Background: Appropriate care over the entire lifespan is essential in the population with congenital heart defect since the number of patients with congenital heart defect is increasing steadily worldwide. More than 90% survive into adulthood nowadays. The transition from pediatric to adult care in patients with congenital heart defect is a major challenge in clinical practice and often fails. Patients with congenital heart defect are generally at higher risk for different acquired secondary diagnoses. This cross-sectional retrospective study analysed data from the German National Register for Congenital Heart Defects to gain insight into the clinically relevant health-status of the transition population among congenital heart defect patients in Germany.
Methods: Adolescents and young adults with congenital heart defect between the ages of 15 to 25 years (which have been defined as the transition generation) were identified using the National Register of Congenital Heart Defects medical database. Out of 55,687 patients with congenital heart defect, 8,834 adolescents and young adults with congenital heart defect [4,063 female (46.0%); 20.3±3.1 years] were included in the statistical analyses. Statistical analyses were conducted using the student's t-test, χ2-test and Fisher's exact test.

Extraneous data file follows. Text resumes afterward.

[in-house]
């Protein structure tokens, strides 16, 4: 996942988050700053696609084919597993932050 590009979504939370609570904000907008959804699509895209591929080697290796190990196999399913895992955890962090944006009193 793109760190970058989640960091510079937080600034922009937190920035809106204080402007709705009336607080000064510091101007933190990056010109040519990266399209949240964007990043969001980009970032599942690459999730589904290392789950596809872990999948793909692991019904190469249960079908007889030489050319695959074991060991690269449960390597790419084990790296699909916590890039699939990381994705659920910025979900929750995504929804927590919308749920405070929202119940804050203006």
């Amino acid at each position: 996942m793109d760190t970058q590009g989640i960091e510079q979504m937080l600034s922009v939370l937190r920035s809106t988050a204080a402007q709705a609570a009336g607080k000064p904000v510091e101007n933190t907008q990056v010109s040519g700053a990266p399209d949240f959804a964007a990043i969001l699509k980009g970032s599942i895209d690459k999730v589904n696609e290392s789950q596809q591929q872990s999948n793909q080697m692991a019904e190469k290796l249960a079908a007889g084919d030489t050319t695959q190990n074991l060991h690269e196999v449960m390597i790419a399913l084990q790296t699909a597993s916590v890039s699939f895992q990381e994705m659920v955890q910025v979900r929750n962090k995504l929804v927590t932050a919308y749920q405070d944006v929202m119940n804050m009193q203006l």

Results: Severity of congenital heart defect: simple (23.4%), moderate (45.1%) and complex (31.5%). Most common congenital heart defect: atrial septal defects (14.9%) followed by ventricular septal defects (12.8%) and tetralogy of Fallot (10.5%). Most frequent acquired cardiac diagnosis: arrhythmia (25.5%) followed by secondly pulmonary hypertension (4.5%) and thirdly systemic arterial hypertension (3.6%). Almost 10% had chromosomal abnormalities and other genetic syndromes. Patients had neurological defects overall with 7.3%, followed by musculoskeletal defects with 6.9% and psychological disorders with 5.6%.
Conclusions: Adolescents and young adults with congenital heart defect need to bridge the gap between pediatric and adult cardiology as they already show up to 4 cardiac and up to 7 extracardiac acquired secondary diagnoses during the transition period. Otherwise, early detection of an acquired secondary diagnosis, which affects the lives of young adults with congenital heart defect, fails with all its consequences.
Keywords: Transition; congenital heart defect (CHD); epidemiology; health services; National Register for Congenital Heart Defects (NRCHD).
2021 Cardiovascular Diagnosis and Therapy. All rights reserved.